Tufts University Logo SITE_NAME

Search  GO >

this site tufts.edu people
 
Printer-friendly version

News & Views: How Dogs Read Our Moods
Posted on March 2, 2014 by Katherine Malanson | Categories: ND Lesson1-3, ND Unit1, Neurological Disorders, News | | Add comment |

vitamins (1)

Ever wonder how your dog knows what you’re feeling? Researchers in Budapest recently discovered a neural circuit in dogs’ brains that respond to the emotions in voices — both dog voices and human voices. The circuit seems to work similarly to a voice-detection circuit found in the human brain. This research was no small feat, as the dog subjects were required to lie completely still for 10 minutes at a time in an fRMI scanner. Thankfully, the dogs were motivated by treats and praise. Read more at NPR’s coverage: How Dogs Read Our Moods:Emotion Detector Found in Fido’s Brain

News & Views: This Is Your Brain on Music
Posted on November 22, 2013 by Katherine Malanson | Categories: ND Lesson1-2, ND Lesson1-3, ND Unit1, Neurological Disorders, News | | Add comment |

The light show at the Mickey Hart Band concert is part science, part art. Mickey Hart, best known as the percussionist for the Grateful Dead, wears an EEG cap while he plays which powers the light show for concert. Read more at NPR’s coverage: This is Musician Mickey Hart’s Brain on Music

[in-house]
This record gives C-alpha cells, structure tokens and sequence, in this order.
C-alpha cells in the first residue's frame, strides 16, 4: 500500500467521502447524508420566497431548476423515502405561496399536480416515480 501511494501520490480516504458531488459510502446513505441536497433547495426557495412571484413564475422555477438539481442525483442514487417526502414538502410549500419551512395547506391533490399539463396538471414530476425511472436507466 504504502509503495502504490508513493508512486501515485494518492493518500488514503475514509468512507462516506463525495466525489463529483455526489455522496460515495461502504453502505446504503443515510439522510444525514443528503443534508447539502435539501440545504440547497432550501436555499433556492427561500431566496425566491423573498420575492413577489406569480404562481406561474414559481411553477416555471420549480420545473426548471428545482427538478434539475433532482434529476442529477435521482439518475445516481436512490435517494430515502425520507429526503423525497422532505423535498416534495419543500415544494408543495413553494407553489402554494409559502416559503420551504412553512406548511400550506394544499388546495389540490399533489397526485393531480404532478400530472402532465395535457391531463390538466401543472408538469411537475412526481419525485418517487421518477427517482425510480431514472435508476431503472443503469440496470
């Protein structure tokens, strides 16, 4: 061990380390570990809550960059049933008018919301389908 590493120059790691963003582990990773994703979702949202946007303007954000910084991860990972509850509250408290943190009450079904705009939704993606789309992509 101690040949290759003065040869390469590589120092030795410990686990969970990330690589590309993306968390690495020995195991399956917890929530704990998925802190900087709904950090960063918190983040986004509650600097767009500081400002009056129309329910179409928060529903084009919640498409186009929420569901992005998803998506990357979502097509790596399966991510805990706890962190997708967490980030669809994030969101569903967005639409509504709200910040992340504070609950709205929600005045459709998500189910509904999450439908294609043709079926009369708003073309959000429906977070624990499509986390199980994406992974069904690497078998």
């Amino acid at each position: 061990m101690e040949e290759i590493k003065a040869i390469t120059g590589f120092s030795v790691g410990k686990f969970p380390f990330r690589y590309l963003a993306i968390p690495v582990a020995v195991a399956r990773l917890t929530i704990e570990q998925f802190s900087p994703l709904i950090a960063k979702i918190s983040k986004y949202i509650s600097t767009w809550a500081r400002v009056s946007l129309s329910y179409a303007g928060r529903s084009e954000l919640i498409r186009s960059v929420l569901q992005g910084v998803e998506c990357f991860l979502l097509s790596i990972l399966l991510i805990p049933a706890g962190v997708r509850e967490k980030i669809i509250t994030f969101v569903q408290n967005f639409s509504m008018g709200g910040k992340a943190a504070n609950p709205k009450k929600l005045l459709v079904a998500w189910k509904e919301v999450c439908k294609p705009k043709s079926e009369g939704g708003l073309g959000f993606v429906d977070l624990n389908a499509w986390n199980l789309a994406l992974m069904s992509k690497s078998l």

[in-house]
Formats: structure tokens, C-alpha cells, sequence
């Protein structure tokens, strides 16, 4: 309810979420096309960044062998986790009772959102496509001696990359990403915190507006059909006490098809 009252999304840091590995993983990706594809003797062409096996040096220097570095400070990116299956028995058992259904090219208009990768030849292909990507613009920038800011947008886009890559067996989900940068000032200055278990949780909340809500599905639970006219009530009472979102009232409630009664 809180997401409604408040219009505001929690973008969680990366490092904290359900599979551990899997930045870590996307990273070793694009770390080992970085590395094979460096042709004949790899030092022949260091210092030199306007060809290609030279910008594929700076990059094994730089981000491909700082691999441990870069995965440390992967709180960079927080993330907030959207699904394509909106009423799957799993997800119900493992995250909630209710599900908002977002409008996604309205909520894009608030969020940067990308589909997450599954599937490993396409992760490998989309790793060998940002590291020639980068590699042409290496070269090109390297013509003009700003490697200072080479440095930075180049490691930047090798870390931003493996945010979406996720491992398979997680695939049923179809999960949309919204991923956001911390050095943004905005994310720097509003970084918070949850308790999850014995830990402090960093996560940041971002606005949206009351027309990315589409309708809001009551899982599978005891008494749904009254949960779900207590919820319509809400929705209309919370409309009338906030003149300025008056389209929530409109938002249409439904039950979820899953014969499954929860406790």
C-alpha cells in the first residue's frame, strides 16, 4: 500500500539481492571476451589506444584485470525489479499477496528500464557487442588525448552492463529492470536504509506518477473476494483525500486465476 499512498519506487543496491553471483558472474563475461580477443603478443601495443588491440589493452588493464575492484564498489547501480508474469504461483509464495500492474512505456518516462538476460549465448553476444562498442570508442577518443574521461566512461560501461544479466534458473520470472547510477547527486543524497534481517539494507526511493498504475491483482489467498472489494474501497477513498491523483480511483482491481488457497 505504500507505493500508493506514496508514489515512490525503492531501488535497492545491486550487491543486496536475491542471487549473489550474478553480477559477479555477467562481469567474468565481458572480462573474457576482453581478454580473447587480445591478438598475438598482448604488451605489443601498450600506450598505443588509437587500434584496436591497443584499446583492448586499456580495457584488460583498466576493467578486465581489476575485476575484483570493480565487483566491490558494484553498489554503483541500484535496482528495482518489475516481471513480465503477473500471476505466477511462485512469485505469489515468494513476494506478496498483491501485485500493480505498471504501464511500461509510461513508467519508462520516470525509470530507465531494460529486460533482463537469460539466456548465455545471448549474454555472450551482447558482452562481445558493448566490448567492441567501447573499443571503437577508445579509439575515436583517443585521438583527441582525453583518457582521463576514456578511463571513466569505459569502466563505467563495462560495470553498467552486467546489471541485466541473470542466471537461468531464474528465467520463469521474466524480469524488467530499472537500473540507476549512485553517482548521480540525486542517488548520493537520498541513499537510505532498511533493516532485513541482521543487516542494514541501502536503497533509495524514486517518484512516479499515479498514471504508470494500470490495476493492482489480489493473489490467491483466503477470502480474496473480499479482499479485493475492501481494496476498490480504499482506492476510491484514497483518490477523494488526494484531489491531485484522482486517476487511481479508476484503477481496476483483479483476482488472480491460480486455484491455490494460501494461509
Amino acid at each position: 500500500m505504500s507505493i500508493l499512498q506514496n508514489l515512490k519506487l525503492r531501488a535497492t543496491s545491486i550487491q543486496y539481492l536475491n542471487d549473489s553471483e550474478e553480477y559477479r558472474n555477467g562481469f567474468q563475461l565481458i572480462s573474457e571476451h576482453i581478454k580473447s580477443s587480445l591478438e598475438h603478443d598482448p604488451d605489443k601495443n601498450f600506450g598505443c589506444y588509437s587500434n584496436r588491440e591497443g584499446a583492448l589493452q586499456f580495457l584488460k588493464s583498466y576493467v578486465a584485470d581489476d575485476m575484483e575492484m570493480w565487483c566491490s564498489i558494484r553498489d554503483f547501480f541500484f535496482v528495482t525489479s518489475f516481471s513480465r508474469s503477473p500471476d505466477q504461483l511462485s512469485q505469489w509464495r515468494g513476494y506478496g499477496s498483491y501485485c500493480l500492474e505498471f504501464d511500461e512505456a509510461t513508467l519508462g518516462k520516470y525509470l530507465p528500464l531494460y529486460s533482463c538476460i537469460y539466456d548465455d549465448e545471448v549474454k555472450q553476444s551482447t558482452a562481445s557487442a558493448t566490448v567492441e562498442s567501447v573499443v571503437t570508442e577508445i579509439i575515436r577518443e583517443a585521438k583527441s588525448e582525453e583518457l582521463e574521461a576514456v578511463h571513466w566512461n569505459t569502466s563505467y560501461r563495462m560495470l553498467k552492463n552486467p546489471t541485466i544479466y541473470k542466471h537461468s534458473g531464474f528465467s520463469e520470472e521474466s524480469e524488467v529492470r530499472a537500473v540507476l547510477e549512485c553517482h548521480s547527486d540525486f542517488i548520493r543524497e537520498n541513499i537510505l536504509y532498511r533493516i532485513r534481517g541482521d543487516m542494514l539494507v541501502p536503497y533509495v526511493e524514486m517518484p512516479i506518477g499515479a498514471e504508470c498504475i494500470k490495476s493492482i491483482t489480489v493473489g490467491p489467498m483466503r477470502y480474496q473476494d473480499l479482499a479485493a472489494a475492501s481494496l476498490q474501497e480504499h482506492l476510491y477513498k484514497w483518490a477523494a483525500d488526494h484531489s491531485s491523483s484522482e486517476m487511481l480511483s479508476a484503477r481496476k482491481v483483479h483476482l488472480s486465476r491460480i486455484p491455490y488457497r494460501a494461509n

News & Views: Look Who’s Talking
Posted on by Katherine Malanson | Categories: ND Lesson1-3, ND Unit1, Neurological Disorders, News | | Add comment |

In an effort to figure out how language helps babies learn, researchers studied infant learning in response to lemur screeches. Amazingly, 3 month old human infants learned in response to lemur shrieks. Although, this effect was gone by 6 months, at which point only human speech helped the babies learn. Read more at NPR’s coverage: Enough with Baby Talk; Infants Learn from Lemur Screeches, too

News & Views: Migraines Suffers Have Brain Changes Similar to Strokes
Posted on by Katherine Malanson | Categories: ND Lesson1-3, ND Unit1, Neurological Disorders, News | | Add comment |

As part of ongoing research to determine the causes of migraines, researchers using MRI discovered that the brains of those of us who suffer from migraines have white matter abnormalities that appear similar to mini-strokes. There is also a slightly increased risk for stroke for those who experience migraines with aura (flashing lights before a migraine), making it very important to practice stroke prevention. Read more at NPR’s coverage: Migraine Brain Changes